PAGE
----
Cumbria Way Day 5
Conistion to Ulverston
This was a section of the Cumbria Way that we had walked on two previous attempts of the Cumbria Way. On both occasions it had rained for the duration of the day resulting in the abandonment of the walk (the only trail to beat us yet). Fortunately this was our last day, so as far as we were concerned the weather could do what it wanted. It did, but more of that later.
As we started out from Coniston the weather was calm and pleasant, making the walk down Coniston Water a very enjoyable experience. I seem to remember on the previous attempts (in the other direction) trudging along the never-ending lake side looking like a drowned rat and being thoroughly miserable.
Nice to see was a huge Duke of Edinburgh expedition heading towards Ambleside along the Cumbria Way. There must have been at least 25 kids in the group and they seemed to be having a whale of a time, although by the look of it some of their rucksacks needed a helping hand in packing. It was along the Lakeside that we managed to take the only photos of the day also.
Soon enough the path drifted away from the water side, crossed a road and entered the rather bleak looking Torver Low Common. The way up to Beacon Tarn was a mixture of bog stone and firm ground. Gradually the rain started to fall, and as we reached the Tarn a heavy persistent drizzle started that signaled rain for the rest of the day. Somethings never change. The common, in places, is criss-crossed with other paths, and like many other places on the Cumbria Way the waymarking is almost non-existent, meaning regular checks of the map were important.
The temperature had dropped and for the first time since leaving Keswick the wind picked up too forcing on the waterproofs and some warmer clothing. The walking on this section, although easy was now being marred by a succession of styles which had the effect of really slowing us down, not really being totally recovered from the long day that we had to Elterwater.
I’m sure in fine weather the route is thoroughly enjoyable – there was certainly the suggestion of fine views, but with the weather closing in the walk had become a slog, including a number of fields that were doing a fine impression of a WW1 battlefield. Just when things couldn’t really have been much more miserable it rained. Not just any old rain but rain. Imagine standing under Niagra Falls for an hour, that is probably the closest description I can think of that gets anywhere near how heavy the rain was. Close to the end there is quite a steep climb up a narrow road for around half a mile. The water was running down the road up to our ankles. In the end we just had to laugh as the last 3 or 4km were almost swum. My backpack cover had even managed to create a pool of water inside itself. This was taking great delight in sloshing itself over the back of my legs, until it was noticed and forcibly removed.
We got soaked.
It really was nice to get to the finish!
The pub though, was selling pints of Wainwright. What a lovely pint and very appropriate to finish the Cumbria Way. We only stopped for one however, it was getting a bit chilly sitting there in the wet gear!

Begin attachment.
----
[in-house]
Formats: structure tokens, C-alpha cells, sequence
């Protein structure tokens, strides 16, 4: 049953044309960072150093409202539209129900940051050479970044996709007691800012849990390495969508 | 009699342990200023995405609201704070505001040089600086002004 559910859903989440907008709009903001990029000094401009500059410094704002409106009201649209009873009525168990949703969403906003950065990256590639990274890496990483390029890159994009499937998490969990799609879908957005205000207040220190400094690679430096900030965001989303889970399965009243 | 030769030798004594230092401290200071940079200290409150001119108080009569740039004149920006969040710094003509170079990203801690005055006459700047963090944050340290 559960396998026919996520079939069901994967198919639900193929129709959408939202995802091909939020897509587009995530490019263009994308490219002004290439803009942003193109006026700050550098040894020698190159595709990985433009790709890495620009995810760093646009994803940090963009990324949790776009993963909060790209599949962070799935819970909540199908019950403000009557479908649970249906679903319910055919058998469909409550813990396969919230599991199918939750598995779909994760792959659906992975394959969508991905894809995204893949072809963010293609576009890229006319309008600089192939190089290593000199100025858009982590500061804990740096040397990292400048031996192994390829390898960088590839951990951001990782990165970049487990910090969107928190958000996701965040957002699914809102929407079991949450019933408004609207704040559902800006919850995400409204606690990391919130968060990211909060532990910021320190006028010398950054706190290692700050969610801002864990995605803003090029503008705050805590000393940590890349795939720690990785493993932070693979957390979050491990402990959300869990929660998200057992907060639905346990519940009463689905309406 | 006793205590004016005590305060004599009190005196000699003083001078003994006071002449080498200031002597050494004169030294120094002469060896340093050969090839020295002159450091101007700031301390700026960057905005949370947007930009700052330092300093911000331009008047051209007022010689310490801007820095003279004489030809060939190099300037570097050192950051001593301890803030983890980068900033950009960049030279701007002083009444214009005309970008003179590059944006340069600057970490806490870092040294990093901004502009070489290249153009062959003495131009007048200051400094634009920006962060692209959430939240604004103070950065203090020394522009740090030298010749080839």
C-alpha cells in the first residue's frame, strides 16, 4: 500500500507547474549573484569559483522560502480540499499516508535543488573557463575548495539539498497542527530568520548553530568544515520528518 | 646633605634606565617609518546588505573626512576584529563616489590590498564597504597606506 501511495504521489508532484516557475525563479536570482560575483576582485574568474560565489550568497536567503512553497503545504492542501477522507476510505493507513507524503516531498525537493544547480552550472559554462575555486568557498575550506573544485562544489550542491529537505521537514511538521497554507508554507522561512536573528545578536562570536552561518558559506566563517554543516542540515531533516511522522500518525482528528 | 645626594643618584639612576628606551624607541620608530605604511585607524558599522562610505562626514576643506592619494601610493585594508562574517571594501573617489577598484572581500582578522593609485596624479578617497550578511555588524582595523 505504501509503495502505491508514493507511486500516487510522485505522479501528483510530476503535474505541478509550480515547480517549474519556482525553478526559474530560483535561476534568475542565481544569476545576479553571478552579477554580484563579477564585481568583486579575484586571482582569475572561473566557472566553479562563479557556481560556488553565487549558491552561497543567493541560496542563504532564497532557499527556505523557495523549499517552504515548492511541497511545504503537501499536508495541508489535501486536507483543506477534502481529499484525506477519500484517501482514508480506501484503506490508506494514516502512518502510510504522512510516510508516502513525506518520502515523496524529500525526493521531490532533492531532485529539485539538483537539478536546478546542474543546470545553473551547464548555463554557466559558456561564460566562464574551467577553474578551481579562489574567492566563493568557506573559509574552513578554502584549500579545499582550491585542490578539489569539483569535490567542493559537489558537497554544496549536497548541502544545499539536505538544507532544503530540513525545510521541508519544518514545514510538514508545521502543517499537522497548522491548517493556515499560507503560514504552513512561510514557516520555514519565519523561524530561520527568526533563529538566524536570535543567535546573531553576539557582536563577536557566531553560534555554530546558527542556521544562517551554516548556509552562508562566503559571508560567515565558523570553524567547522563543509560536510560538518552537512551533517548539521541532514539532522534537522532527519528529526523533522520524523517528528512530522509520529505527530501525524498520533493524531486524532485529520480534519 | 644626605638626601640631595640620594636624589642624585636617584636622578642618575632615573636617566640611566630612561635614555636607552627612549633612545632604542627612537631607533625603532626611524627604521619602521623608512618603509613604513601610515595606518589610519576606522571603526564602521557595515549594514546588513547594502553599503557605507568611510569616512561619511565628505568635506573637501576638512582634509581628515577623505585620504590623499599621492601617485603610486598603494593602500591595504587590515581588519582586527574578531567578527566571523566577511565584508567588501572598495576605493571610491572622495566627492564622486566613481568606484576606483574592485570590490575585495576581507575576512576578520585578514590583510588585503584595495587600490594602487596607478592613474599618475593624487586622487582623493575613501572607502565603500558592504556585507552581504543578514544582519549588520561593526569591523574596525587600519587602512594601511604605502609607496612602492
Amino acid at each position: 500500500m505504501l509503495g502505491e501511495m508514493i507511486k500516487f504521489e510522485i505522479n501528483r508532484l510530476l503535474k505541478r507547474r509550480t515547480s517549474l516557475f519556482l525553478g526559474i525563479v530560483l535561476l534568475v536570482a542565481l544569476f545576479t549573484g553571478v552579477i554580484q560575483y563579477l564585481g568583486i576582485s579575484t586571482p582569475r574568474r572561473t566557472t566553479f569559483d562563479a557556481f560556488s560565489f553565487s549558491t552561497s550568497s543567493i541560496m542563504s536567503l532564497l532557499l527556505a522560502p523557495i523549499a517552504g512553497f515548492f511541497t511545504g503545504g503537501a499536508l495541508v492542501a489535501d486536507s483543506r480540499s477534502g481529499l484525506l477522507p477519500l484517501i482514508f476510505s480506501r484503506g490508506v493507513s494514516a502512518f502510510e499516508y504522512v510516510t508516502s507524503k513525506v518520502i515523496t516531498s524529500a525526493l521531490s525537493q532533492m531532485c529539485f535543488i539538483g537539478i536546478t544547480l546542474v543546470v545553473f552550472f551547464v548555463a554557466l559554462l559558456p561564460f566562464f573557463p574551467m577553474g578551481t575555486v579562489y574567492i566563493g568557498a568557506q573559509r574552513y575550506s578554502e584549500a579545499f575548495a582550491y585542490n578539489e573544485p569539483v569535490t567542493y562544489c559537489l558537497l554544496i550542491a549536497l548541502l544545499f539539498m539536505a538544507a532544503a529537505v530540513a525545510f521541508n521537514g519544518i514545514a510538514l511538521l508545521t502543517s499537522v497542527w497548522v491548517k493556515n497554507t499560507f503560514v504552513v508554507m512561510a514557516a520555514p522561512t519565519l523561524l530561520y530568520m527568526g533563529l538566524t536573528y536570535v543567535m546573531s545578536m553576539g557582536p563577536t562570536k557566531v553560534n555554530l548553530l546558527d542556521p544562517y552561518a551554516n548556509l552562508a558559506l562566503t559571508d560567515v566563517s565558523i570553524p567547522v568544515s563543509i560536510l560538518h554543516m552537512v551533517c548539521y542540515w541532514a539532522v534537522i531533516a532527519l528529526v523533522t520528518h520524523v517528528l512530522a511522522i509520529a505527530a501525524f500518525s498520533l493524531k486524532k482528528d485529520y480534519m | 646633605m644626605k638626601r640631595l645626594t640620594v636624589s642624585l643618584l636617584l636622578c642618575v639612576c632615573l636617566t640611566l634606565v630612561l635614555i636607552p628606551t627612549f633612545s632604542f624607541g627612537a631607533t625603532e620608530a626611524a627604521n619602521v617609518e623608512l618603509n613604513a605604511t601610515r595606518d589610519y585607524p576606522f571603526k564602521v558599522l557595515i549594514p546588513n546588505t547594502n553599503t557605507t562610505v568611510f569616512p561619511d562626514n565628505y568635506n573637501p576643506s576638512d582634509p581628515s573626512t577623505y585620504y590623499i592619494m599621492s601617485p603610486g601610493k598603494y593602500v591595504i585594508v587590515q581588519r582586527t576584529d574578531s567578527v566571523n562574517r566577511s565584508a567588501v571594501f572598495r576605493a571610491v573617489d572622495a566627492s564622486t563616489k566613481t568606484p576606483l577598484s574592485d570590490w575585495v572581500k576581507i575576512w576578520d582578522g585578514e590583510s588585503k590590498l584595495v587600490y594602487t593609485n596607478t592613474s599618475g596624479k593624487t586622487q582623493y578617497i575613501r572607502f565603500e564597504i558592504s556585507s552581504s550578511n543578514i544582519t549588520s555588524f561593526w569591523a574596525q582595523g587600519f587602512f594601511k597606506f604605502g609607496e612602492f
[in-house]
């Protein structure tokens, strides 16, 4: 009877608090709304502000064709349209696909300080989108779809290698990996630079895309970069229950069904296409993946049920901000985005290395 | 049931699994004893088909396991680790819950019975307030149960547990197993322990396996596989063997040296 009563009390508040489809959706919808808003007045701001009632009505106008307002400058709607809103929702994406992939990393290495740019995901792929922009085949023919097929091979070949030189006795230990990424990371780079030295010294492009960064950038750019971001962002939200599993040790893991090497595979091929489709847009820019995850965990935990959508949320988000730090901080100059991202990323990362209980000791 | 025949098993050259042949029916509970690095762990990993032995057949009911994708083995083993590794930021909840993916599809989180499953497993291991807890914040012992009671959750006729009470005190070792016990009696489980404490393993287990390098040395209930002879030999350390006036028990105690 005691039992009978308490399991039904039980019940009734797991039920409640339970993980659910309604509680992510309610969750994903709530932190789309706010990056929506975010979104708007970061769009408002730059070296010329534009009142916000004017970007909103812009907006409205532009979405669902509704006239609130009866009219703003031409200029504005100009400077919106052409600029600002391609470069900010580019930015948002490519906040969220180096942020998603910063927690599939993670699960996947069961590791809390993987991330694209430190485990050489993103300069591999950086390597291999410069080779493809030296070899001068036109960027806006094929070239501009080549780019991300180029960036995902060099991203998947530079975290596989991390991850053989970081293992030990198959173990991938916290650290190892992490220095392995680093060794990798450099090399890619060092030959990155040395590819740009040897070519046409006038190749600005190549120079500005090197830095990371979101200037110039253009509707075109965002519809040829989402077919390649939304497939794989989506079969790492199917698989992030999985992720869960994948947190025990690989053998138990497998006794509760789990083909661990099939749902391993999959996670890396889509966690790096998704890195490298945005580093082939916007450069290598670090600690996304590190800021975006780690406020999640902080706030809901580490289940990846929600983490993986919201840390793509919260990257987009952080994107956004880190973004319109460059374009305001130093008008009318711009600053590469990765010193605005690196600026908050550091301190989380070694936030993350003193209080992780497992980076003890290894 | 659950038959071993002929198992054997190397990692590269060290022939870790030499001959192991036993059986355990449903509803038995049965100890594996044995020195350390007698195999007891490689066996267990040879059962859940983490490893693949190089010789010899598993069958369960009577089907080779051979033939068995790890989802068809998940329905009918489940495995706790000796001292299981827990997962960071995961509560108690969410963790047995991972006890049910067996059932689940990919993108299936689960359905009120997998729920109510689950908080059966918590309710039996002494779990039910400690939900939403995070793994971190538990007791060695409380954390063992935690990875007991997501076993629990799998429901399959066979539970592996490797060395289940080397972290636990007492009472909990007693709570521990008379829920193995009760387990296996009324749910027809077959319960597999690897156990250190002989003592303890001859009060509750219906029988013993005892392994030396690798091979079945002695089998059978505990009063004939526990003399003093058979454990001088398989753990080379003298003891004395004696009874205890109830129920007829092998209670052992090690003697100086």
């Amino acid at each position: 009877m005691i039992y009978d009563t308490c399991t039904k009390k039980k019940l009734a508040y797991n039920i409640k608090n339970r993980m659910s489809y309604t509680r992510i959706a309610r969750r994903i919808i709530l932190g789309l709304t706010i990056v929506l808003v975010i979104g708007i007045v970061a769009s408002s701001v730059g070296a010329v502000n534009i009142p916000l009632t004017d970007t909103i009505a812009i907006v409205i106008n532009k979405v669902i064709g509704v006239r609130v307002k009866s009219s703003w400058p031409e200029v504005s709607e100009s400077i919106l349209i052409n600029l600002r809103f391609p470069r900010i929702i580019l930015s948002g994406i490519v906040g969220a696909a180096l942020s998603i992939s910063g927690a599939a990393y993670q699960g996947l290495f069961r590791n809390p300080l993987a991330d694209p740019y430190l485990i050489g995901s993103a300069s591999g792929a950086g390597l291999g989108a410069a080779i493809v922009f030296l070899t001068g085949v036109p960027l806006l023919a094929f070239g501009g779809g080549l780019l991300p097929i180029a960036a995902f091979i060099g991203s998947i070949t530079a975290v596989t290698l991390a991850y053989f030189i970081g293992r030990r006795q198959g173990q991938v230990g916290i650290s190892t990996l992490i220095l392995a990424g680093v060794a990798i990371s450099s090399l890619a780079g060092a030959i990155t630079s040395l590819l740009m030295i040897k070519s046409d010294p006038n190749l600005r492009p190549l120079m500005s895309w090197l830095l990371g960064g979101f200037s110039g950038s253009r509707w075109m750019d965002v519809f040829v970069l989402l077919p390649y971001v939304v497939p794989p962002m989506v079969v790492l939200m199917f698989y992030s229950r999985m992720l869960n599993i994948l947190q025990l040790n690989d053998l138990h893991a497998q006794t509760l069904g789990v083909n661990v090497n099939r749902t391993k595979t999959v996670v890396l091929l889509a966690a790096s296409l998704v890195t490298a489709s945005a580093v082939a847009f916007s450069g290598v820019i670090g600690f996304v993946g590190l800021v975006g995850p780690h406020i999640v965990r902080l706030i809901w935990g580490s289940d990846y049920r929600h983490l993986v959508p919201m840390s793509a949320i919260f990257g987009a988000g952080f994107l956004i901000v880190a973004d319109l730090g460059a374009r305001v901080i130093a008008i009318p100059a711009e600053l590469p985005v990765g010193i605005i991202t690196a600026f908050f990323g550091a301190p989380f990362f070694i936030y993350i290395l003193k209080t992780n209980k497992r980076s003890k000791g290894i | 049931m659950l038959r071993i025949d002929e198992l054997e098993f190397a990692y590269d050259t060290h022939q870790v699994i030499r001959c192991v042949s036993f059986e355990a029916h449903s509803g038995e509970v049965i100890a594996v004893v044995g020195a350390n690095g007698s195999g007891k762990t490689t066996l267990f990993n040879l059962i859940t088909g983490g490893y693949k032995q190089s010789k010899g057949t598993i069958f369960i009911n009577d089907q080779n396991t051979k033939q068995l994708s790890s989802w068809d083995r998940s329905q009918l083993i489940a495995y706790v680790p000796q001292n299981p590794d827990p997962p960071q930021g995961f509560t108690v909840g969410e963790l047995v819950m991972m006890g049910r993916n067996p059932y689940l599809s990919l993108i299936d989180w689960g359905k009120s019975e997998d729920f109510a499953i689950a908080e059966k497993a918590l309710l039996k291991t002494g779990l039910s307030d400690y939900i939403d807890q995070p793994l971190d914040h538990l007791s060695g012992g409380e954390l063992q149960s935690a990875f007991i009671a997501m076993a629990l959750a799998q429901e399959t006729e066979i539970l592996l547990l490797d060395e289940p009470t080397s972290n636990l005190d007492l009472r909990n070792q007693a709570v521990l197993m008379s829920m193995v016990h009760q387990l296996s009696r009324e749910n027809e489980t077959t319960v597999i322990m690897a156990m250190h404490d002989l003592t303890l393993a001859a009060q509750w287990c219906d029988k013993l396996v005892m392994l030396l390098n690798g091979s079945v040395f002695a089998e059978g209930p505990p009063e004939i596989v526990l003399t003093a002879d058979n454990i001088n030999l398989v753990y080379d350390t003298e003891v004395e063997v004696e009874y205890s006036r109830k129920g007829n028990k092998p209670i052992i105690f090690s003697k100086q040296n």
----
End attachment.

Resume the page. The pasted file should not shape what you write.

Day Rating 7/10
Generally poor waymarking again, and really the only section of the whole way that was blighted by stiles. The weather? Not much you can do about it really so doesn’t affect the score.
There are some really nice sections of this walk, not least the Lakeside path contrasted with the bleakness walking over the common. The final section sees a return to the fields of “Cumbria” of day one, this time with a real upland feel to it. There would have been some fine views along here, but, with the weather as it was, there was nothing really for us to experience.
One last point to make, there are many places along this section that suffer badly from mud, and there are certainly 3 places I can think of that will have unwary walkers up to their knees in mud if not careful – you have been warned!
The view as the way starts its descent into Ulverston is quite stunning, or would be if you could see it. On a fine day it would certainly be a place to linger and contemplate the journey from Carlisle. Taylor made for your fun!
Trail Rating 43/50 (86%)
It’s a difficult choice but I would place this as the second best trail I have walked after the South Downs Way. It is consistent, and there is a real sense that the walker is experiencing all that Cumbria has to offer. There are no tedious section, especially walking North to South, although I can understand why if walking the opposite way the last day to Carlisle would be disappointing. An extremely enjoyable walk that will last a long time in the memory.
So which direction?
Certainly walking South made a well-balanced walk. The big problem, especially when walking in the aftermath of a hurricane, is the prevailing wind. It is literally in the face, but I think a small price to pay walking it this way round.
Any arguments for or against?